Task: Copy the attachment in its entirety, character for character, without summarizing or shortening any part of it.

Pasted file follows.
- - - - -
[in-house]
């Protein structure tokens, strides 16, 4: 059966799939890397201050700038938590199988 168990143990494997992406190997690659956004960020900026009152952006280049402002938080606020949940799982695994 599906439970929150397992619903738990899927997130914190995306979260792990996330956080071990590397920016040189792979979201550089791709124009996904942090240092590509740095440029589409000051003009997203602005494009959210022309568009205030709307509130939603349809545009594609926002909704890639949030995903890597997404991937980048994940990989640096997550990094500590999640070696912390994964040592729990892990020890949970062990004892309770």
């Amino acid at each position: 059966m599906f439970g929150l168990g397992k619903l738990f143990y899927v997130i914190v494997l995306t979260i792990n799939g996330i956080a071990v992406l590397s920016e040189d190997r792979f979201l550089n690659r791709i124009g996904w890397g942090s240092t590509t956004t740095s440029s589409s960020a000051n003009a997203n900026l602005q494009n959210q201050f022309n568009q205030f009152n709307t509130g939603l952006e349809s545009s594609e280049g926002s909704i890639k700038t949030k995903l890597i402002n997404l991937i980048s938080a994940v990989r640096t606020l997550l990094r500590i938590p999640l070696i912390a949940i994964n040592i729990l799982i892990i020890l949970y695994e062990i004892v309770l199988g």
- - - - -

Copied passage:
[in-house]
């Protein structure tokens, strides 16, 4: 059966799939890397201050700038938590199988 168990143990494997992406190997690659956004960020900026009152952006280049402002938080606020949940799982695994 599906439970929150397992619903738990899927997130914190995306979260792990996330956080071990590397920016040189792979979201550089791709124009996904942090240092590509740095440029589409000051003009997203602005494009959210022309568009205030709307509130939603349809545009594609926002909704890639949030995903890597997404991937980048994940990989640096997550990094500590999640070696912390994964040592729990892990020890949970062990004892309770």
């Amino acid at each position: 059966m599906f439970g929150l168990g397992k619903l738990f143990y899927v997130i914190v494997l995306t979260i792990n799939g996330i956080a071990v992406l590397s920016e040189d190997r792979f979201l550089n690659r791709i124009g996904w890397g942090s240092t590509t956004t740095s440029s589409s960020a000051n003009a997203n900026l602005q494009n959210q201050f022309n568009q205030f009152n709307t509130g939603l952006e349809s545009s594609e280049g926002s909704i890639k700038t949030k995903l890597i402002n997404l991937i980048s938080a994940v990989r640096t606020l997550l990094r500590i938590p999640l070696i912390a949940i994964n040592i729990l799982i892990i020890l949970y695994e062990i004892v309770l199988g």